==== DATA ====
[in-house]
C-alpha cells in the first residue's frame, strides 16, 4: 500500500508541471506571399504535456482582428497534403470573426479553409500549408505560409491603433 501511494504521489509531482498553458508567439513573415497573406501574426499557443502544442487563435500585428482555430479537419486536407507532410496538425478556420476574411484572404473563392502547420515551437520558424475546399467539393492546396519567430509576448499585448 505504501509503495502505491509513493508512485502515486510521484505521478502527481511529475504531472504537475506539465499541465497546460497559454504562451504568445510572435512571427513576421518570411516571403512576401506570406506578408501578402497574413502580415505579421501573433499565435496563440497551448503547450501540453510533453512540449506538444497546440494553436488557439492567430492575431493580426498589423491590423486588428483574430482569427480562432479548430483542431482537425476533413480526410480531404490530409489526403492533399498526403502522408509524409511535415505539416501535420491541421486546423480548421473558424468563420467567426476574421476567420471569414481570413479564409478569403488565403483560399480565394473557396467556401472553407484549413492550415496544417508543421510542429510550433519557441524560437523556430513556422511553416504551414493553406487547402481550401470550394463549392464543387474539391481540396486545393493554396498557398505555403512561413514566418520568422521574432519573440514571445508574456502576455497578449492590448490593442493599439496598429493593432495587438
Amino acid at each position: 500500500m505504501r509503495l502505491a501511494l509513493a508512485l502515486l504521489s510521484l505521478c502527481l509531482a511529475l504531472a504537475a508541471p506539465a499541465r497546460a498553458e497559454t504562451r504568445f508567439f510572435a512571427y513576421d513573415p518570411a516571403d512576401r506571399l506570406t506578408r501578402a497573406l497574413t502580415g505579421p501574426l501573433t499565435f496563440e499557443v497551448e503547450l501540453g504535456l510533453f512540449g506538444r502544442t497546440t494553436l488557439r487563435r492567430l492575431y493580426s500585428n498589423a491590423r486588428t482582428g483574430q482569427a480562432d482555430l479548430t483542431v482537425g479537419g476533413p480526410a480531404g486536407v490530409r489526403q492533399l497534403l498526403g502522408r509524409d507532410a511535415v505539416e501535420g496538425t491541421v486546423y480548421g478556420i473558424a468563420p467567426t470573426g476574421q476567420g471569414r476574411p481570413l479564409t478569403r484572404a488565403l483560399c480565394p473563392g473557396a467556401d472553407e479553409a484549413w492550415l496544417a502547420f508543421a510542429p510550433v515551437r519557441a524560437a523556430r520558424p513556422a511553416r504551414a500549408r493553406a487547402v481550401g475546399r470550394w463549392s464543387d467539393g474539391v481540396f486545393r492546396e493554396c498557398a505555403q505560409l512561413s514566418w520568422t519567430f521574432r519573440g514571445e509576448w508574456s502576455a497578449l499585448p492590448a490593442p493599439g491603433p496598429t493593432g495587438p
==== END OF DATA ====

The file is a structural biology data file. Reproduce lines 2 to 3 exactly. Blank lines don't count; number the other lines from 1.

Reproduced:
C-alpha cells in the first residue's frame, strides 16, 4: 500500500508541471506571399504535456482582428497534403470573426479553409500549408505560409491603433 501511494504521489509531482498553458508567439513573415497573406501574426499557443502544442487563435500585428482555430479537419486536407507532410496538425478556420476574411484572404473563392502547420515551437520558424475546399467539393492546396519567430509576448499585448 505504501509503495502505491509513493508512485502515486510521484505521478502527481511529475504531472504537475506539465499541465497546460497559454504562451504568445510572435512571427513576421518570411516571403512576401506570406506578408501578402497574413502580415505579421501573433499565435496563440497551448503547450501540453510533453512540449506538444497546440494553436488557439492567430492575431493580426498589423491590423486588428483574430482569427480562432479548430483542431482537425476533413480526410480531404490530409489526403492533399498526403502522408509524409511535415505539416501535420491541421486546423480548421473558424468563420467567426476574421476567420471569414481570413479564409478569403488565403483560399480565394473557396467556401472553407484549413492550415496544417508543421510542429510550433519557441524560437523556430513556422511553416504551414493553406487547402481550401470550394463549392464543387474539391481540396486545393493554396498557398505555403512561413514566418520568422521574432519573440514571445508574456502576455497578449492590448490593442493599439496598429493593432495587438
Amino acid at each position: 500500500m505504501r509503495l502505491a501511494l509513493a508512485l502515486l504521489s510521484l505521478c502527481l509531482a511529475l504531472a504537475a508541471p506539465a499541465r497546460a498553458e497559454t504562451r504568445f508567439f510572435a512571427y513576421d513573415p518570411a516571403d512576401r506571399l506570406t506578408r501578402a497573406l497574413t502580415g505579421p501574426l501573433t499565435f496563440e499557443v497551448e503547450l501540453g504535456l510533453f512540449g506538444r502544442t497546440t494553436l488557439r487563435r492567430l492575431y493580426s500585428n498589423a491590423r486588428t482582428g483574430q482569427a480562432d482555430l479548430t483542431v482537425g479537419g476533413p480526410a480531404g486536407v490530409r489526403q492533399l497534403l498526403g502522408r509524409d507532410a511535415v505539416e501535420g496538425t491541421v486546423y480548421g478556420i473558424a468563420p467567426t470573426g476574421q476567420g471569414r476574411p481570413l479564409t478569403r484572404a488565403l483560399c480565394p473563392g473557396a467556401d472553407e479553409a484549413w492550415l496544417a502547420f508543421a510542429p510550433v515551437r519557441a524560437a523556430r520558424p513556422a511553416r504551414a500549408r493553406a487547402v481550401g475546399r470550394w463549392s464543387d467539393g474539391v481540396f486545393r492546396e493554396c498557398a505555403q505560409l512561413s514566418w520568422t519567430f521574432r519573440g514571445e509576448w508574456s502576455a497578449l499585448p492590448a490593442p493599439g491603433p496598429t493593432g495587438p